How to Prepare for a Wildfire
According to the National Interagency Fire Center (NIFC), there have been over 45,000 wildfires in 2020 alone. Sadly, this has placed countless families and homes in harm’s way. Started suddenly by lightning strikes or other accidents, they begin small and spread rapidly. To better protect yourself from a wildfire, it’s essential for you and your entire family to have an emergency plan in place and know what to do should you need to evacuate.
Here is how to prepare for a wildfire to protect your family and home. From building a go bag and disaster supply kit to securing your home and property, if you live in a high-risk fire zone, learn these checklists by heart! Being prepared can help you get out in a timely manner, which can save lives.
The Wildfire Preparedness Checklist
First and foremost, it’s important to memorize and follow these essential preparation rules to keep you and your family safe. Practice them once a year to refresh memories and check equipment.
- Build a Go Bag list and disaster supply kit, keeping it in a rooftop cargo carrier mounted on the car.
- Discuss a family emergency plan to ensure everyone knows what to do in an evacuation.
- Ensure important docs like insurance policies, IDs, etc. are recent. Make digital copies and secure originals in a protective case.
- Mount a dual-sensor smoke alarm on each level of the home. Place them near bedrooms and test monthly, changing batteries once per year.
- Show where the ABC-type fire extinguisher is kept and teach family members how to operate it.
- Keep a ladder–one that’s long enough to reach the roof.
In Case of a Wildfire
If you spot a wildfire, call 911! Never assume someone has spotted it before you. Usually caused by lightning strikes and dry brush and landscape, wildfires spread fast and often unnoticed. Let officials know the fire’s location so they can evacuate the vicinity.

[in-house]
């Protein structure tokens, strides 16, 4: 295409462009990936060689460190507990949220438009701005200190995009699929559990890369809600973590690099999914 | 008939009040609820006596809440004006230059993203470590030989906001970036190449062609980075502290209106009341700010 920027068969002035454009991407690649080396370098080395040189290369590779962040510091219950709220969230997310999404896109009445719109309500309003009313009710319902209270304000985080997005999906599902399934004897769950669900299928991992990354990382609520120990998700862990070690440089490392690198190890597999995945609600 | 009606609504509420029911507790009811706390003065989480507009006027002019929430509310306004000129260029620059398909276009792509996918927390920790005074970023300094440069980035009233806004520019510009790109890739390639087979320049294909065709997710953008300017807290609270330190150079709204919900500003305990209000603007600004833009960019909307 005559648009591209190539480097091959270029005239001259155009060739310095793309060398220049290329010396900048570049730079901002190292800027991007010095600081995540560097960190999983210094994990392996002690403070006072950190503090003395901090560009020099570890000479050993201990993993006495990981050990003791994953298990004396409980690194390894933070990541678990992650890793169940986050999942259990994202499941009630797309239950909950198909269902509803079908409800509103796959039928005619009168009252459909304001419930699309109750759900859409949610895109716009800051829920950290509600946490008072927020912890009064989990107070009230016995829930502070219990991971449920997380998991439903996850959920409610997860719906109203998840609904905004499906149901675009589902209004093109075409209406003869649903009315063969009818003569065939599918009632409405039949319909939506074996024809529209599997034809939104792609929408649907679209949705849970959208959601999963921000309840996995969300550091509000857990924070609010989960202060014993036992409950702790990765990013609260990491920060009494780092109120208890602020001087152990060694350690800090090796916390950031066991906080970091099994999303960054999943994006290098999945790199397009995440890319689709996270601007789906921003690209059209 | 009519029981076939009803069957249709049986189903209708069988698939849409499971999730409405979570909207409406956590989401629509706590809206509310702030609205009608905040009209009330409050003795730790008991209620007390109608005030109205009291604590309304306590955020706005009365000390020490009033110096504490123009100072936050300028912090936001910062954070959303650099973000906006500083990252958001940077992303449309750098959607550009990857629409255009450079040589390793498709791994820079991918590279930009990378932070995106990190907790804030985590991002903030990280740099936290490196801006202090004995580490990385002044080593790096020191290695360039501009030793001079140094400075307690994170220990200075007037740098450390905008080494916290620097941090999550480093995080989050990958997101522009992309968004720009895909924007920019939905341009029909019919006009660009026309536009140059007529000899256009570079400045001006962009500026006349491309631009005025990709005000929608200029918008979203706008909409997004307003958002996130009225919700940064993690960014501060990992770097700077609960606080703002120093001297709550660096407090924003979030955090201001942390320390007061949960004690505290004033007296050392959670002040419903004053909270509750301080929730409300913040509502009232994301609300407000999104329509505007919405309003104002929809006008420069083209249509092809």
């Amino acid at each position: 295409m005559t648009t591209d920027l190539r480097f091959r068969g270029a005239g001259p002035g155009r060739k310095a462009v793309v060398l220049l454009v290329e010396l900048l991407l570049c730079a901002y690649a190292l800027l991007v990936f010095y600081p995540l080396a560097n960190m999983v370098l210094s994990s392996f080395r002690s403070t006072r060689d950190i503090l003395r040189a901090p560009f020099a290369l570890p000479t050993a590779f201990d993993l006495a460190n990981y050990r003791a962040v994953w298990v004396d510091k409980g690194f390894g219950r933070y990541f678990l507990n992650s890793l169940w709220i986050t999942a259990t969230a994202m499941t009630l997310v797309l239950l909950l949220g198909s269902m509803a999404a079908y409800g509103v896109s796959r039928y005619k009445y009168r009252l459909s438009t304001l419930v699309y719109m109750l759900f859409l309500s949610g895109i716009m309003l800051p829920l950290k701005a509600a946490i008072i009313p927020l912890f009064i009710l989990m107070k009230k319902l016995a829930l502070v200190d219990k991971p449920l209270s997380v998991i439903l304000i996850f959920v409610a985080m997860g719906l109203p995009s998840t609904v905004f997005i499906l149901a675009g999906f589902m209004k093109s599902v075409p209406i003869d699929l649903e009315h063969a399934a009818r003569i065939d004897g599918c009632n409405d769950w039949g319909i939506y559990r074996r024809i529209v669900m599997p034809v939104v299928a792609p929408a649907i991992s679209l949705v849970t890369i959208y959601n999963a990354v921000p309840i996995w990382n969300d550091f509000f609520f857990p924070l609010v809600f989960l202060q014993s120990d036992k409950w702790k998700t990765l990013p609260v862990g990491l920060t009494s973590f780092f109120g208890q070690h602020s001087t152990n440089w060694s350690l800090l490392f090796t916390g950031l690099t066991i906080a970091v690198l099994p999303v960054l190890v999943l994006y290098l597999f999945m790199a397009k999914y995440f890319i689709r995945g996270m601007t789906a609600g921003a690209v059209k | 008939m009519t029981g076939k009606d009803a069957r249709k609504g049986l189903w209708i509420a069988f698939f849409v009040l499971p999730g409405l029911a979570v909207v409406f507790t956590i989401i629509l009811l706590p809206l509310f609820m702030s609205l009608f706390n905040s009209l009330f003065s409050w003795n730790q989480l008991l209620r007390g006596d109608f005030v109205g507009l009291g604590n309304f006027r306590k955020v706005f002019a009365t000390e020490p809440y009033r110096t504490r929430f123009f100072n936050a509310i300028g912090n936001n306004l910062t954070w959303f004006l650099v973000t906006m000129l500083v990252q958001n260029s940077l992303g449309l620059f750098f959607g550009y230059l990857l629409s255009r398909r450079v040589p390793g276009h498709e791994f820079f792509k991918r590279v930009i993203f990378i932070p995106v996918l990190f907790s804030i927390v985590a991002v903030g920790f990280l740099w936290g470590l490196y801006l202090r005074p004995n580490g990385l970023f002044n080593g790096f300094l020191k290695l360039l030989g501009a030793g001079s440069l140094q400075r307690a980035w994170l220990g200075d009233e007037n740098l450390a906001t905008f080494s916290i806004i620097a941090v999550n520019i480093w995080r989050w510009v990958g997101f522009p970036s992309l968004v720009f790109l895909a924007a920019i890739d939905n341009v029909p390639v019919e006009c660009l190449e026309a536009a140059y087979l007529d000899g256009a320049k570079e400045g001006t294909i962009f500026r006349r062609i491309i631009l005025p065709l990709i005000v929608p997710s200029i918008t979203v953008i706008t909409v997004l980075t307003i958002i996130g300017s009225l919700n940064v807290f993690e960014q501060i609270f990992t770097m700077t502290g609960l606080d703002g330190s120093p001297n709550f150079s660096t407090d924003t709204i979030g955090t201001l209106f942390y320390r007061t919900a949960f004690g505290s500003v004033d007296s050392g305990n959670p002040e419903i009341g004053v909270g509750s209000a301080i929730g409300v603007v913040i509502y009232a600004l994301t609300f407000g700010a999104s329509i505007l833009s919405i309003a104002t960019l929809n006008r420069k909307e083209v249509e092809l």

When ordered to evacuate, grab your emergency kit and lock your home. Choose a route to avoid the fire, watching for changes in the direction and speed of fire and smoke. Always tell someone when you leave and where you are headed.
If you are not yet ordered to evacuate, FEMA still advises certain precautions:
- Wear protective clothing like long pants, shirts and gloves made of wool materials and stable shoes. Carry a handkerchief to protect your face, too.
- Collect fire prevention tools like a rake, axe, handsaw/chainsaw, bucket and shovel.
- Close any open areas around the home, such as vents (in the attic, eaves and basement), as well as windows, doors, pet doors and anything else. Also close all interior doors to prevent drafts.
- Take down drapes and curtains that are flammable and close shutters, blinds or other window coverings to reduce radiant heat.
- Leave the fireplace damper open, but close the screen.
- Shut off any fuel sources to the home (natural gas, propane and oil). Oppositely, prepare gas-powered water pumps with maximum fuel.
- Attach hoses to outdoor faucets and pump water into any containers (swimming pools, garbage cans, etc.).
- Mount any sprinklers on the roof and near fuel tanks, leaving water flowing to fully soak the areas.
- Last, find temporary housing. Whether it’s with a friend or relative, stay with someone outside the threatened area.
When you are asked to evacuate, take these steps:
- Aid firefighters by placing a visible ladder against the house.
- Close and disconnect automatic garage door openers to allow manual operation.
- Keep valuable documents, important mementos and pets in the car or garage to leave quickly.
- Relocate flammable furniture toward the center of the home and away from windows.
- Keep exterior lighting and a room light on to be visible through dense smoke.
Wildfires can be created by humans, too. In dry conditions, take extra care when camping or enjoying any other outdoor activities. Follow basic wildfire safety tips, such as never leaving a fire unattended and extinguishing it before bed. Another wildfire safety tip is to use caution when fueling lanterns, avoiding spills. Discard cigarettes and matches, too. Even in your own backyard, take extra care when burning yard waste. Following these extra safety tips allows you to be part of the solution in wildfire management.